The reality is that we as parents have a natural tendency to worry about our child’s future, especially when dealing with a rare disorder. Will my child go to college? Will they be able to work independently? Why am I so scared? How do I help them? What is the right path?
As parents, we often beat ourselves up with questions about the future and all we really want is for our child to end up doing something that is purposeful and fulfilling. We all want our children to be happy.
Recently, after watching the Cowboys squeak out a victory in the NFL playoffs, my son Dante (age 10, Prader-Willi Syndrome) and I had our first deep discussion about his future. He asked me what happens after high school. I told him that depending on what you want to do, there are different options. He said, “What do I have to do if I want to be a teacher or a doctor?” I responded, “You must go to college or university.” I also told him that some people go straight to work after high school but what’s important is that he is doing something that he loves. He paused and said, “Where do I have to go if I want to become an NFL coach?” I said, “I’m not sure, that’s a good question.” He said, “Maybe we should look it up because that’s what I want to be.”
It turned out to be a powerful conversation that led to setting goals about increasing independence and improving literacy and numeracy skills. But with an end in mind and a goal that is purposeful, I know Dante will end up doing something that he loves and those SMART goals (How to set SMART goals?) on his IEP are within reach. Now we just have to find the right learning pathway to get there and middle school is a good time to start thinking about what that pathway looks like. A Learning Pathway refers to specific courses, academic programs and learning experiences that students complete as they progress in their education toward pursuing their dreams post-secondary.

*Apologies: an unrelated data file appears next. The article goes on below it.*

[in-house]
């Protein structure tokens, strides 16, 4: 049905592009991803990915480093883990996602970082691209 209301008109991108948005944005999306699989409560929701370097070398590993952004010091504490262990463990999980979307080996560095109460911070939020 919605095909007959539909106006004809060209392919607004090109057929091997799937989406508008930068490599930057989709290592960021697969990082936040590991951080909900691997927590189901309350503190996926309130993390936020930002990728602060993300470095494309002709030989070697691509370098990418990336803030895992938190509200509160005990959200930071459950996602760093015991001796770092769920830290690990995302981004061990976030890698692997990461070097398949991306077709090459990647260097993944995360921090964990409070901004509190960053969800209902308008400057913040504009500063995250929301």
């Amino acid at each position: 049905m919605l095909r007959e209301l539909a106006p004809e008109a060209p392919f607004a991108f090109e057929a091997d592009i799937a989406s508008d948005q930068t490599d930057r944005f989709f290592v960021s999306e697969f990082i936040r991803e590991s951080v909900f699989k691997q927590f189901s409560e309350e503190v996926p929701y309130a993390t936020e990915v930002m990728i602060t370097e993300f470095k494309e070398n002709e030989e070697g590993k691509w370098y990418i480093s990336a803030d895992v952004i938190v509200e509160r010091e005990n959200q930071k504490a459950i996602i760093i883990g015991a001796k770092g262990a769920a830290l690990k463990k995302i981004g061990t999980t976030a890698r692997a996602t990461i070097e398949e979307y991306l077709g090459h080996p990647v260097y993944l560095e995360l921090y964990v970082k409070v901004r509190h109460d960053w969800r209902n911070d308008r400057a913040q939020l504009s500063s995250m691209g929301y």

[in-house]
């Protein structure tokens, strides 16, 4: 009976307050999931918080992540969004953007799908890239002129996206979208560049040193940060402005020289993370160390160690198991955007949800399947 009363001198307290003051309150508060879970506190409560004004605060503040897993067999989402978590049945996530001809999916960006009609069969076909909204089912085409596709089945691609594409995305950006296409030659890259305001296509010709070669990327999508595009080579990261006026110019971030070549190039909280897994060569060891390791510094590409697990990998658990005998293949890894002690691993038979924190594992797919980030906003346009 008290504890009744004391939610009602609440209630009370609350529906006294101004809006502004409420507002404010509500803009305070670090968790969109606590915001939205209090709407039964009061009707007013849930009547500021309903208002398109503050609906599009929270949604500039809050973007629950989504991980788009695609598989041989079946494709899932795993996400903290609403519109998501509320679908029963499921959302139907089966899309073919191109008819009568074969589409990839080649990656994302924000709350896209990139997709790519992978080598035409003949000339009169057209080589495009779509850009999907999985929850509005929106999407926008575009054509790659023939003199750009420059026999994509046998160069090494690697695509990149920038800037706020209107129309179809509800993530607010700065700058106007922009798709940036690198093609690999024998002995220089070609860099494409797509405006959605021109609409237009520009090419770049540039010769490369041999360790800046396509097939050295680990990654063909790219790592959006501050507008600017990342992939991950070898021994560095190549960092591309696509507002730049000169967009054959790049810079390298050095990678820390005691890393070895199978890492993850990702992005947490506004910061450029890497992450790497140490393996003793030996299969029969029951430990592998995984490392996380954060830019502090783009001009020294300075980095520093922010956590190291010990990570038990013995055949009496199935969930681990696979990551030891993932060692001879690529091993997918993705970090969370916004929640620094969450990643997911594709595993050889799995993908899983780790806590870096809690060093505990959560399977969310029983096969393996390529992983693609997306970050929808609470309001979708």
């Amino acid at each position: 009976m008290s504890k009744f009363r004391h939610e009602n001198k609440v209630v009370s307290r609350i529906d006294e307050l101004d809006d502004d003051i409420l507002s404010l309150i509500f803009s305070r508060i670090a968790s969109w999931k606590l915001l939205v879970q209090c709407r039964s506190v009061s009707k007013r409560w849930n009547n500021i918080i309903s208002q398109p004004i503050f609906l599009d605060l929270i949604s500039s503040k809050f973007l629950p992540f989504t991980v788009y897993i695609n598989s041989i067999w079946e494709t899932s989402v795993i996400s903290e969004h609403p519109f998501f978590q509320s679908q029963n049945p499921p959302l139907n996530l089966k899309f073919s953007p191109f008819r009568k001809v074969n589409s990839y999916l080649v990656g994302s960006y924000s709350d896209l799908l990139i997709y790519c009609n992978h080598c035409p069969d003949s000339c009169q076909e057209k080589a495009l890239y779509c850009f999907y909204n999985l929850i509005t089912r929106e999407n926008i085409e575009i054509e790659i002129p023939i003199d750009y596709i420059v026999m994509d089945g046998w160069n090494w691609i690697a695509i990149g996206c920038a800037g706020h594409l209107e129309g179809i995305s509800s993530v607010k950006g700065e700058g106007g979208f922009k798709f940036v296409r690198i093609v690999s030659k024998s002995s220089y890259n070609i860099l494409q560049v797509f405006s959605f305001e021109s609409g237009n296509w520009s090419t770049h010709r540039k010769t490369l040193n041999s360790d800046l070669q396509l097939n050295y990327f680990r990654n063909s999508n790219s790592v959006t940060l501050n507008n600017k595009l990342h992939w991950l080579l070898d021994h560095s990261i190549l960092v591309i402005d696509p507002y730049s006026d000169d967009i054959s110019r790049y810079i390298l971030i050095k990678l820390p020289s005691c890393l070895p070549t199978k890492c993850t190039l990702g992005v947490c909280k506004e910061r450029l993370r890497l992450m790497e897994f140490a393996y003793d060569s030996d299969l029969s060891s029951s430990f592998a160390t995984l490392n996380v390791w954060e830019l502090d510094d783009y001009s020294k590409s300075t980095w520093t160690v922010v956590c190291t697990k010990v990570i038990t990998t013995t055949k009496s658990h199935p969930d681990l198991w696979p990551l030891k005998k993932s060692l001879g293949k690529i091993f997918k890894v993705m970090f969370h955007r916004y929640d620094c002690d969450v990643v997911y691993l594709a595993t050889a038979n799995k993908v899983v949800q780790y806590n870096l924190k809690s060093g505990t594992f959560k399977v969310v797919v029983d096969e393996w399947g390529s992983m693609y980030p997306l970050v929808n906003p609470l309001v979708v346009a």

So now what?
You can begin by setting up team meetings to discuss what those pathway options are. As a special education teacher, I always knew what those options were but as a parent they seemed overwhelming and uncertain. It’s important to start with the end in mind and aim high. The most important factor to consider is what your child likes, what they are interested in and then you can build upon those strengths and interests.
Here are 5 pathways to consider for post-secondary options depending on the needs of your child and the severity of the rare disorder:
- Student needs competitive marks on a high school diploma and must self-identify (bring their IEP to special services offices to make college aware of accommodations).
- Apprenticeship Program
- Student will achieve a high school diploma through special programming. Student will gain job training and experience in a skilled trade while earning credits towards a high school diploma. Trades include: Chef, Carpentry, Child and Youth Care Worker, Hairstylist, Transportation, Technology and more.
- Upon completion of high school diploma or certificate (and including students who do not receive a diploma), student will enter into workforce at base level.
- School should work with student to introduce them to co-op opportunities.
- Supervised Employment/Assisted Living
- Volunteer opportunities within communities that may lead to paid employment depending on level of independence and student needs.
- Group Home
- Residential Home Care (24 hours), opportunities to volunteer in community. Programs within Group home will focus on learning life skills and self-care.
How do I get there?
If college/university is the end goal, you can work with your school team to set specific goals that will eventually lead to your chosen path. It may take longer than expected but it’s possible. Setting SMART goals, tracking data and making sure the IEP is being followed effectively will ensure goals are being met and therefore will ensure acceptance into college. Collect and keep track of all assessments and keep your expectations high.